The dollar bill in use today was designed in 1957. This “paper money” is made from a blend of cotton and linen. Look closely and you’ll see that it also contains red and blue fibers made of silk as an anti-counterfeit measure.
The Seal of the United States Treasury is on the front. The top features scales representing justice and the center shows a chevron with 13 stars representing the 13 colonies. The key acts as a symbol of authority.
The Great Seal of the United States is shown with both the obverse and the reverse on the back of the dollar bill. The back of the seal sits on the left side and contains a Pyramid. The front of the pyramid is lit but the western side is dark, which some have suggested demonstrates that we had not yet begun to explore the West.
The Pyramid is uncapped, again possibly signifying that we were not yet finished with our task of exploring the continenant. Charles Thompson, Secretary of Congress in 1782, told Congress that the pyramid represented “Strength and Duration.”
An eye sits inside the capstone, as an ancient symbol for divinity and long used by Masons. Franklin was a Mason, but Adams and Jefferson weren’t. Above that is the Latin phrase ANNUIT COEPTIS, which means, “God has favored our undertaking.” Below is the phrase NOVUS ORDO SECLORUM, which means “a new order for the ages.” At the base of the pyramid is the year 1776 in Roman numerals.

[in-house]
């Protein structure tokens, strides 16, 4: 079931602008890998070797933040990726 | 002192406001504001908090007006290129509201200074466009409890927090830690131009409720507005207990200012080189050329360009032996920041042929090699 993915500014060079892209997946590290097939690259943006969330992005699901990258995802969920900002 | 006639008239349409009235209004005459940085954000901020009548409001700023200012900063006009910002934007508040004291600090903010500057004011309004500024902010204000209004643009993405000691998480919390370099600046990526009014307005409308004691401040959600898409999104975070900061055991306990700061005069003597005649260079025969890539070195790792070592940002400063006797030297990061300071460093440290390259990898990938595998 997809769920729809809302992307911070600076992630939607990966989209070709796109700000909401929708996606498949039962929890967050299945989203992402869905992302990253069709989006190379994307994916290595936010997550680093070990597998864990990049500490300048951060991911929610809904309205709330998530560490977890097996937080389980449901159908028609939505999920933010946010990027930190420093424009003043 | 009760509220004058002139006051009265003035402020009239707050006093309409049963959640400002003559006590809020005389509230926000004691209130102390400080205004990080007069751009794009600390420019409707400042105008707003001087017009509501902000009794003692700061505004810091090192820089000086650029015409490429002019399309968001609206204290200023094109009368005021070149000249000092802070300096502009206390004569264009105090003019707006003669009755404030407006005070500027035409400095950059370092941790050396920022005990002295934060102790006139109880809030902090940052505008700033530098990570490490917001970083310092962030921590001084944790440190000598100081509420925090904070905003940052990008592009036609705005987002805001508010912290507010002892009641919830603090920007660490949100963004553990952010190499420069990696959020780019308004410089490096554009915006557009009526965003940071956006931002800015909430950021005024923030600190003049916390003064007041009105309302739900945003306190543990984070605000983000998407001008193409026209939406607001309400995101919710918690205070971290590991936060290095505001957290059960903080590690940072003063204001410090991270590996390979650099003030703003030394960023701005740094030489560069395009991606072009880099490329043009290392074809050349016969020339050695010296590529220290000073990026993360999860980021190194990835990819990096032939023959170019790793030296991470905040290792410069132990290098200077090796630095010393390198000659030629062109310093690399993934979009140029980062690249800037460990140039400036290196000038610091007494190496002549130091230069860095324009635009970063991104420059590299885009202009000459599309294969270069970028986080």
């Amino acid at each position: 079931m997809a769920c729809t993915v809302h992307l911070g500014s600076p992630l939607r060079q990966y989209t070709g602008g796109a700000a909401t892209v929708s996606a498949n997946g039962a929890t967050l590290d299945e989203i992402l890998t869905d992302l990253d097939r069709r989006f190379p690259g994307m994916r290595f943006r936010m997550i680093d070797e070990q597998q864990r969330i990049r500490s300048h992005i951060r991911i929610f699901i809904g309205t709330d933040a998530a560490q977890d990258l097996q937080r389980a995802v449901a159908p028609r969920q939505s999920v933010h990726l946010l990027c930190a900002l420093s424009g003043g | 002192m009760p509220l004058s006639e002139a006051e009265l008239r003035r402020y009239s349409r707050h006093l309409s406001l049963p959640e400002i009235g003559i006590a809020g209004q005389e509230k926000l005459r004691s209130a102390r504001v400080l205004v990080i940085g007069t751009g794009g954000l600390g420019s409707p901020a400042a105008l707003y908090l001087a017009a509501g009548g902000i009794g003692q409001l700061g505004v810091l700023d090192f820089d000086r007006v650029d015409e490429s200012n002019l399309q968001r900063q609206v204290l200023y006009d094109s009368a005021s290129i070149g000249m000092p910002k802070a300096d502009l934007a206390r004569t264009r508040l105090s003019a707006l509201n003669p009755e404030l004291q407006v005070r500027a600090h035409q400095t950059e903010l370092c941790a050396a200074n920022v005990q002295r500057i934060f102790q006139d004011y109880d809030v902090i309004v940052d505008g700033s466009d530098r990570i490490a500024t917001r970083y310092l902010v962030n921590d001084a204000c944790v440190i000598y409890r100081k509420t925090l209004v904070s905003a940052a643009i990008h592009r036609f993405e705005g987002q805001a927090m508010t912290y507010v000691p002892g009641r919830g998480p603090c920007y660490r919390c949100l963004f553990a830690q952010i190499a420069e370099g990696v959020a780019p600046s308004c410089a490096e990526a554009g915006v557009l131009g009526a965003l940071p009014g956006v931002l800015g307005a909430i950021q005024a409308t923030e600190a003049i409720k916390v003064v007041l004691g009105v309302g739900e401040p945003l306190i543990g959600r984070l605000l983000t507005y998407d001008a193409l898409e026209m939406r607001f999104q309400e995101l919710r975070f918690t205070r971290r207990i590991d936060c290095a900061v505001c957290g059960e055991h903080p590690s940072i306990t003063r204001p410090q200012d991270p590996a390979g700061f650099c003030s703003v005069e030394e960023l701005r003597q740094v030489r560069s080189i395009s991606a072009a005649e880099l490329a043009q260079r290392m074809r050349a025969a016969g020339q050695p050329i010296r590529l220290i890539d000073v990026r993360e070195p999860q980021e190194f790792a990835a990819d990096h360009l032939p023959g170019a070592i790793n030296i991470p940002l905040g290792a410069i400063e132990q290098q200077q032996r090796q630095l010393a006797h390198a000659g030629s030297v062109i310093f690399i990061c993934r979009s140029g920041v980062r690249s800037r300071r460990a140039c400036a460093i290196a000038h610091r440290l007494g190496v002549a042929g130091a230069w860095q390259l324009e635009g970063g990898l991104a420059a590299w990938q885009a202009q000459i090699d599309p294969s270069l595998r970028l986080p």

The obverse (front) of the Seal can be found at national cemeteries. It also serves as the basis for Seal of the President of the United States. Over Franklin’s objections (he wanted the turkey), the Bald Eagle was chosen as our nation’s symbol for victory. The eagle fears no storm, being strong and smart enough to soar above it, and he has no crown – important symbolism considering we had just won our war against King George.
The shield on the eagle’s chest represents Congress consisting of red and white stripes with a blue bar above. The colors are from the American flag; the red represents hardiness and valor, the white represents purity and innocence, and the blue, vigilance, perseverance, and justice. The eagle’s beak holds a ribbon proclaiming E PLURIBUS UNUM, meaning “one nation from many people.”
The Eagle’s talons holds an olive branch, long considered a peace offering, and arrows, an instrument of war. This illustrates our sentiment: we want peace but we are prepared to fight for it. Originally, the Eagle’s beak was turned towards the arrows, but President Truman ordered it turned toward the olive branch.
There were 13 original colonies in America. Thus thirteen stripes on our flag – and also 13 steps on the Pyramid, 13 letters in the Latin above it, 13 letters in “E Pluribus Unum,” 13 stars above the Eagle, 13 plumes of feathers on each span of the Eagle’s wing, 13 bars on its shield, 13 leaves on the olive branch, 13 fruits, and 13 arrows.